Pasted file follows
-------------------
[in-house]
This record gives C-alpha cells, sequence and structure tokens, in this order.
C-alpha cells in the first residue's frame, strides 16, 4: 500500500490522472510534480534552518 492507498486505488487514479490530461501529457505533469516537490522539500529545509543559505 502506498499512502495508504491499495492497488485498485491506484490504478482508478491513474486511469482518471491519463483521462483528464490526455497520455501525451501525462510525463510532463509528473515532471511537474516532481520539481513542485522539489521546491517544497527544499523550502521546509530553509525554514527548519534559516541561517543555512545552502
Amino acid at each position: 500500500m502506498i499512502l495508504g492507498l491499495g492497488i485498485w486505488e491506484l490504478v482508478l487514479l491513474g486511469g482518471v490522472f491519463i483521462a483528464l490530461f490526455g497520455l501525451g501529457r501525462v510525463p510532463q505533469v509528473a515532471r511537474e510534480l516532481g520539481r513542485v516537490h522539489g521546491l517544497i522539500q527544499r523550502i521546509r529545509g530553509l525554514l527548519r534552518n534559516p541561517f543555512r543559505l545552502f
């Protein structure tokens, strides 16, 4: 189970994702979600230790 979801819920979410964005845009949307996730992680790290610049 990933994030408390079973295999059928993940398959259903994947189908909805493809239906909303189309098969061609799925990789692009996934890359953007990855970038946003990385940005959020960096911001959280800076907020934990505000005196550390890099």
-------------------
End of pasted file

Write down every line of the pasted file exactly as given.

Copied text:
[in-house]
This record gives C-alpha cells, sequence and structure tokens, in this order.
C-alpha cells in the first residue's frame, strides 16, 4: 500500500490522472510534480534552518 492507498486505488487514479490530461501529457505533469516537490522539500529545509543559505 502506498499512502495508504491499495492497488485498485491506484490504478482508478491513474486511469482518471491519463483521462483528464490526455497520455501525451501525462510525463510532463509528473515532471511537474516532481520539481513542485522539489521546491517544497527544499523550502521546509530553509525554514527548519534559516541561517543555512545552502
Amino acid at each position: 500500500m502506498i499512502l495508504g492507498l491499495g492497488i485498485w486505488e491506484l490504478v482508478l487514479l491513474g486511469g482518471v490522472f491519463i483521462a483528464l490530461f490526455g497520455l501525451g501529457r501525462v510525463p510532463q505533469v509528473a515532471r511537474e510534480l516532481g520539481r513542485v516537490h522539489g521546491l517544497i522539500q527544499r523550502i521546509r529545509g530553509l525554514l527548519r534552518n534559516p541561517f543555512r543559505l545552502f
């Protein structure tokens, strides 16, 4: 189970994702979600230790 979801819920979410964005845009949307996730992680790290610049 990933994030408390079973295999059928993940398959259903994947189908909805493809239906909303189309098969061609799925990789692009996934890359953007990855970038946003990385940005959020960096911001959280800076907020934990505000005196550390890099």